Meagan Cahill

Photo of Meagan Cahill
Senior Policy Researcher
Washington Office

Education

Ph.D. and M.A. in geography, The University of Arizona; BA in geography, Mary Washington College

Media Resources

This researcher is available for interviews.

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Overview

Meagan Cahill is a senior policy researcher at the RAND Corporation. For over a decade, she has been conducting research and evaluation in the areas of policing and improving police-community relations; at-risk and delinquent youth—with a special focus on youths’ social networks; gang violence; interpersonal violence, including sexual assault prosecutions and family violence reduction; crime and place; and community crime prevention. She currently leads an impact and process evaluation of NYPD's Neighborhood Policing philosophy and an effort to develop tools that communities can use to improve police-community relations. She is also leading an evaluation of family violence programs for Aboriginal populations in Australia, funded by the Australian government, and conducting an evaluation of OVW’s Sexual Assault Justice Initiative, which works to improve sexual assault prosecutions in seven sites. In early 2018, she began an assessment of the combined effects of anti-violence efforts in two cities, Minneapolis and Durham (NC), funded by NIJ. Prior to joining RAND, Cahill spent over a decade conducting multi-site evaluations of anti-gang programs and studying youth gang networks and the gang desistance process at another research organization.

Cahill’s work employs spatial analytic methodologies for crime analysis using geographic information systems (GIS), basic social network analysis, and quantitative and qualitative methodologies. She received her Ph.D. in geography from the University of Arizona in 2004 and received a National Institute of Justice Dissertation Fellowship in 2003-2004.

Previous Positions

Senior Research Associate, Urban Institute

Recent Projects

  • Evaluation of NYPD's Neighborhood Policing Philosophy
  • Creating a Tabletop Exercise for Police-Community Relations
  • Reducing Violence in Communities: An In-Depth Study of Efforts in Durham, NC and Minneapolis, MN
  • Designing and Conducting Impact Evaluations for Indigenous-Specific Initiatives Against Family Violence
  • Evaluation of OVW's Sexual Assault Justice Initiative

Selected Publications

Anita Chandra, Meagan Cahill, Doug Yeung, Rachel Ross, Toward an Initial Conceptual Framework to Asses Community Allostatic Load, RAND (RR-2559-RWJ), 2018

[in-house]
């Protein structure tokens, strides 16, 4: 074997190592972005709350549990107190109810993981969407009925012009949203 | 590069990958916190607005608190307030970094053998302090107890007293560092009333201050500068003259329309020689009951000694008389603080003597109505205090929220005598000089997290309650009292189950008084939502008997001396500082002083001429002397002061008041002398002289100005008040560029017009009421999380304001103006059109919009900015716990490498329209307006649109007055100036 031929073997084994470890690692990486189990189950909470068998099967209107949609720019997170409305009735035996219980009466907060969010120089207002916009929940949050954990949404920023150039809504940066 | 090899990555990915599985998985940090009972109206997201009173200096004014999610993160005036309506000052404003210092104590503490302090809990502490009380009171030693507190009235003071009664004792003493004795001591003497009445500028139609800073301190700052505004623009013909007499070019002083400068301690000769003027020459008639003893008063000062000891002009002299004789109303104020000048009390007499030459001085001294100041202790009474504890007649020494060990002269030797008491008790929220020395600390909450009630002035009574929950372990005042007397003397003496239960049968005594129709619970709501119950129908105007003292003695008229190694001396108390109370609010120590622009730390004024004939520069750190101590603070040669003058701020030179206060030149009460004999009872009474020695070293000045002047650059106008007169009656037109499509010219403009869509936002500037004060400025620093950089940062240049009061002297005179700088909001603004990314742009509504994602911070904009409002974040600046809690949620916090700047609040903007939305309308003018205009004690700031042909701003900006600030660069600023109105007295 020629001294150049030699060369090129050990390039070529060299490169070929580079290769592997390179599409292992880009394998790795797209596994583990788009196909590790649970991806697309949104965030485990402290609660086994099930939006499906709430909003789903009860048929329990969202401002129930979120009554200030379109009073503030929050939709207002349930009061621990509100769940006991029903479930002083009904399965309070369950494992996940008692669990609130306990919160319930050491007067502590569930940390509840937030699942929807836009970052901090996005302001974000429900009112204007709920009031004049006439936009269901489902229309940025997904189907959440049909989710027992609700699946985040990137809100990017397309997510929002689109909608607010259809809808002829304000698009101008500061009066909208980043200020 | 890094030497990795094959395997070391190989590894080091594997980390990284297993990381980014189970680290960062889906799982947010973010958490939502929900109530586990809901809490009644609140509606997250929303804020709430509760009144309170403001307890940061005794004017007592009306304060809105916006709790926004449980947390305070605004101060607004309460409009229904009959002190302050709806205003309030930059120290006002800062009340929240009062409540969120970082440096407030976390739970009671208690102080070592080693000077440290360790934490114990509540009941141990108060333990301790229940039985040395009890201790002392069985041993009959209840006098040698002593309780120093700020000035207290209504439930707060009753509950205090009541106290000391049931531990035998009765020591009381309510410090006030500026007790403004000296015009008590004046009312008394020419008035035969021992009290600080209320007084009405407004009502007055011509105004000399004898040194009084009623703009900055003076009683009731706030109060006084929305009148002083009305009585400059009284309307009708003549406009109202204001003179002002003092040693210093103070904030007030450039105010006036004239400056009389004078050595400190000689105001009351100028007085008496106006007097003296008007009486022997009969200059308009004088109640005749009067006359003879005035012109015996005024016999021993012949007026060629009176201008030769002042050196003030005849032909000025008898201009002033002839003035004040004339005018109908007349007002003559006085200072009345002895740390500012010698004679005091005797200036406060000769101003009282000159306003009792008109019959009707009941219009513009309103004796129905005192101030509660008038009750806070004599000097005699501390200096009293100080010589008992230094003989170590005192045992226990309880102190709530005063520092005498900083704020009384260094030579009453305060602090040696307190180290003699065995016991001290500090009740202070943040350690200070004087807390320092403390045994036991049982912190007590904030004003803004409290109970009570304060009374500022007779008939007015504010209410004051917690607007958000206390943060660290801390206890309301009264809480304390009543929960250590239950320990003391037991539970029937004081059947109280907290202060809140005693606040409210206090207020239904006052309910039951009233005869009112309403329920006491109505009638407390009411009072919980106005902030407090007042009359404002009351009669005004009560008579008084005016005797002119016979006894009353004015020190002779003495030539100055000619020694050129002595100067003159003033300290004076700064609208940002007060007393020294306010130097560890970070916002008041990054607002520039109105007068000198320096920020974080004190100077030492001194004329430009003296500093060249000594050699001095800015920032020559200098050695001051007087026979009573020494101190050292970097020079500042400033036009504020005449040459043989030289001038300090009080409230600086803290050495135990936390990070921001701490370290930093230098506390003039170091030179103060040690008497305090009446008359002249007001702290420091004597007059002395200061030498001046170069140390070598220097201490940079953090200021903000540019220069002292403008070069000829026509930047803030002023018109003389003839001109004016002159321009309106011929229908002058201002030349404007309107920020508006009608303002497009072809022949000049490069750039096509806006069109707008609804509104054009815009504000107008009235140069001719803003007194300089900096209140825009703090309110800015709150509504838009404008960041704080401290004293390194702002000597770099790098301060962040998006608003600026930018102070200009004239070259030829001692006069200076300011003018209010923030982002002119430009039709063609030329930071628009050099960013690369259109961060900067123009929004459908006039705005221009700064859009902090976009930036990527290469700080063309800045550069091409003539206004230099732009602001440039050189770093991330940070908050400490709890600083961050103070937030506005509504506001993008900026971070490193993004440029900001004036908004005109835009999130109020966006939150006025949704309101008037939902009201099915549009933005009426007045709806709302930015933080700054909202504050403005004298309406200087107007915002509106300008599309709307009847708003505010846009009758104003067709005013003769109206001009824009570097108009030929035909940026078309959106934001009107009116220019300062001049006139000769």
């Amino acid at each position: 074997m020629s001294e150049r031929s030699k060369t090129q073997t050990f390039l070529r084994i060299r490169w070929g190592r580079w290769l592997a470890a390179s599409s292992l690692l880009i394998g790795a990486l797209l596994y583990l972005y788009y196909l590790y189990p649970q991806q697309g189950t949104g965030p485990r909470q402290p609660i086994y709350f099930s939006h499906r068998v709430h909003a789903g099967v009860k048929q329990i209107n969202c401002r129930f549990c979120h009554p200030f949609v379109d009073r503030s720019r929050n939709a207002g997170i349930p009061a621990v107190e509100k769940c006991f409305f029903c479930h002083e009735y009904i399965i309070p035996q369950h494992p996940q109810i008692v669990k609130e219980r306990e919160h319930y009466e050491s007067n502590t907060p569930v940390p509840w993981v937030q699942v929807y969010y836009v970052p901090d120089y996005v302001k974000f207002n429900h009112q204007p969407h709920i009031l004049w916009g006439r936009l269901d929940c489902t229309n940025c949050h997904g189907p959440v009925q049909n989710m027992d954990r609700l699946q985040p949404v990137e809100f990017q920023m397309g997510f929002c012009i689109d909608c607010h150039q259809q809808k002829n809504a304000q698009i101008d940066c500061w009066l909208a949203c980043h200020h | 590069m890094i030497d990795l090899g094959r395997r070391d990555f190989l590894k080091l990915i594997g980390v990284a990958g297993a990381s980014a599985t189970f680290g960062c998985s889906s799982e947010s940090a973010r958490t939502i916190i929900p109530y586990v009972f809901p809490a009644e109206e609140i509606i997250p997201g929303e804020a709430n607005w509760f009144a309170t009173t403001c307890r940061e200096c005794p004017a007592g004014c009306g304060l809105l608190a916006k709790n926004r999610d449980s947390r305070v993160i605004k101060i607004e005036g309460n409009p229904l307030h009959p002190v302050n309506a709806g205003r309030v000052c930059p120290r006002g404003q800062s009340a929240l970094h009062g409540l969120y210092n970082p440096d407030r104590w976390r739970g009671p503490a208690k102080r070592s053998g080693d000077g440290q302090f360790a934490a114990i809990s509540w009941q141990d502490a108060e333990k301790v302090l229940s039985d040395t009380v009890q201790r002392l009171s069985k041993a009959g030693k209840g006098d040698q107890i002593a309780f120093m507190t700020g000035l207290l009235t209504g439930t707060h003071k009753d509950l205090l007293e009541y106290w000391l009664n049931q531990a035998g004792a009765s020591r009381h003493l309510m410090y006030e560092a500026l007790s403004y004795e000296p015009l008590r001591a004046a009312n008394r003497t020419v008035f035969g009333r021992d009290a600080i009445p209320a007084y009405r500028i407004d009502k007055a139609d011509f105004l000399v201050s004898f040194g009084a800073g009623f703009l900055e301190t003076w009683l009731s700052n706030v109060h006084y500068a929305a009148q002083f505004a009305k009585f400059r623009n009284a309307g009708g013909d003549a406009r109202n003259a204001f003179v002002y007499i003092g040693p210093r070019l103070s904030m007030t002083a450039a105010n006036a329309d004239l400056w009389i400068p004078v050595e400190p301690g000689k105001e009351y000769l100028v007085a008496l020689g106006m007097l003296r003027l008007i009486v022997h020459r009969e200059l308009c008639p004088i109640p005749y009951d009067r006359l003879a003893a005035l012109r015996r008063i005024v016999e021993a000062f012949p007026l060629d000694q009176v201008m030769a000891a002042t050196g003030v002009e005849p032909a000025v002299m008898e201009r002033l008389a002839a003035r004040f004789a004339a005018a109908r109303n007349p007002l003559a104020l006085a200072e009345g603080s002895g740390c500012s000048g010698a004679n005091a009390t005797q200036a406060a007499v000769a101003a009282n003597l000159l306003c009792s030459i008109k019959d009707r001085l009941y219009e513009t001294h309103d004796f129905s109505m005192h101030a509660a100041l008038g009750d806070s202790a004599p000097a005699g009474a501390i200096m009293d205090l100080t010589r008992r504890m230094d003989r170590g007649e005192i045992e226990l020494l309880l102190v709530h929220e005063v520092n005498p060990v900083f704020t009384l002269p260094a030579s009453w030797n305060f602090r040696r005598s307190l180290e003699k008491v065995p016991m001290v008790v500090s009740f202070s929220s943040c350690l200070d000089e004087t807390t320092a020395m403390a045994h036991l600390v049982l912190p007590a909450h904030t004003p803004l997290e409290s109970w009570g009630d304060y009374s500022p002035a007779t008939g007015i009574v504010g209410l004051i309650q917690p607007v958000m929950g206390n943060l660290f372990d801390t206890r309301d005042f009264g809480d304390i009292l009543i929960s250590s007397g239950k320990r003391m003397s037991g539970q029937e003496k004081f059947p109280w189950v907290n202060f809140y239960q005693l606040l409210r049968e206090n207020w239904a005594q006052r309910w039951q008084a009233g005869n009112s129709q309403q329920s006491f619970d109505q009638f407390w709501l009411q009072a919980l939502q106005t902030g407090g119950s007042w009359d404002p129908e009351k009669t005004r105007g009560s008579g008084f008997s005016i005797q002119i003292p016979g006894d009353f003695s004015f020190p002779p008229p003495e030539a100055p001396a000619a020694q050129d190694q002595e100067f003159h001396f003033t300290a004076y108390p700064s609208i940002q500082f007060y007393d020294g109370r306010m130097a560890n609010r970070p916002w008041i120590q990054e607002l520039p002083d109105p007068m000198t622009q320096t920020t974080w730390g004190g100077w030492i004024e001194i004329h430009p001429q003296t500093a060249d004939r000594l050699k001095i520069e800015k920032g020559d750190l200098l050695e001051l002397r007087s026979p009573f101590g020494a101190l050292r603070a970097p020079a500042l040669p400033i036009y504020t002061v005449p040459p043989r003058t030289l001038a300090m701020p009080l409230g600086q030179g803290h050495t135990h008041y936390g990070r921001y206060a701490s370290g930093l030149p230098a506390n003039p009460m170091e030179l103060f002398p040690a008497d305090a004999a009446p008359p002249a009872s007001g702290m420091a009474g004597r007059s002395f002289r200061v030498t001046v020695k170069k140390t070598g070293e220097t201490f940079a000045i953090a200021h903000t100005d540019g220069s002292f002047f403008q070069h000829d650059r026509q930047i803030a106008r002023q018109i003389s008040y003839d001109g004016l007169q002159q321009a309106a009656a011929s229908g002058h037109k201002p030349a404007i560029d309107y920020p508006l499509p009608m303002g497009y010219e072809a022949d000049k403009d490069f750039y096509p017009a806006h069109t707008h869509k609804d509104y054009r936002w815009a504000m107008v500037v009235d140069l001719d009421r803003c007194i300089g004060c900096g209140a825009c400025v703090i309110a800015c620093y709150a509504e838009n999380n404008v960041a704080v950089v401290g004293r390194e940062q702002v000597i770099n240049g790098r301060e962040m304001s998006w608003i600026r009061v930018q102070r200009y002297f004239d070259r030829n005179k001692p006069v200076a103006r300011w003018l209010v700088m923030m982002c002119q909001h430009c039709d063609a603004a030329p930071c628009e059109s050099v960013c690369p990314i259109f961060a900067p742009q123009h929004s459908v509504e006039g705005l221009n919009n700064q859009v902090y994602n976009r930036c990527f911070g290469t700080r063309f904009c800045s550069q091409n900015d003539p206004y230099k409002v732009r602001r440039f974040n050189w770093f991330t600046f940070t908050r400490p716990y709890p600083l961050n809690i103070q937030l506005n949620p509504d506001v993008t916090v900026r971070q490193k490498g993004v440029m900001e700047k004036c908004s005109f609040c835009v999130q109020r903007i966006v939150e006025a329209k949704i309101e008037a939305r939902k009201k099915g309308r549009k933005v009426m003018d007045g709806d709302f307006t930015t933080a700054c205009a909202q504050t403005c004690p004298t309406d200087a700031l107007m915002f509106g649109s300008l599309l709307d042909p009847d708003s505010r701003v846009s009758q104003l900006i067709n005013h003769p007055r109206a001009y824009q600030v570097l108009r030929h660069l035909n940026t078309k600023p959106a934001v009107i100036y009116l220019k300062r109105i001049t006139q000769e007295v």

Jillian Eidson, Caterina Roman, Meagan Cahill, "Successes and Challenges in Recruiting and Retaining Gang Members in Longitudinal Research: Lessons Learned From a Multisite Social Network Study," Youth Violence and Juvenile Justice, 15(4), 2016

Caterina Roman, Meagan Cahill, Jillian Eidson "Street Gang Definitions across Two US Cities: Eurogang Criteria, Group Identity Characteristics, and Peer Group Involvement in Crime," in Cheryl Maxson, Finn-Aage Esbensen, Gang Transitions and Transformations in an International Context (Eurogang V), Springer, 2016

Pam Lachman, Caterina Roman, Meagan Cahill, "Assessing Youth Motivations for Joining a Peer Group as Risk Factors for Delinquent and Gang Behavior," Youth Violence and Juvenile Justice, 11(3), 2013

Meagan Cahill, Rachel Franklin, "The Minority Homeownership Gap, Home Foreclosure, and Nativity: Evidence from Miami-Dade County.," Journal of Regional Science., 53(1), 2013

Meagan Cahill, "Using the Weighted Displacement Quotient To Explore Crime Displacement From Public Housing Redevelopment Sites," Cityscape: A Journal of Policy Development and Research, 13(3), 2011

Meagan Cahill, David Hayeslip, Findings From OJJDP’s Gang Reduction Program. Bulletin published by the Office of Juvenile Justice and Delinquency Prevention, Office of Juvenile Justice and Delinquency Prevention, 2010

Meagan Cahill, Gordon Mulligan, "Using Geographically Weighted Regression to Explore Local Crime Patterns," Social Science Computing Review, 25(2), 2007

Honors & Awards

  • Silver Medal Award for Police Community Relations efforts, RAND

Publications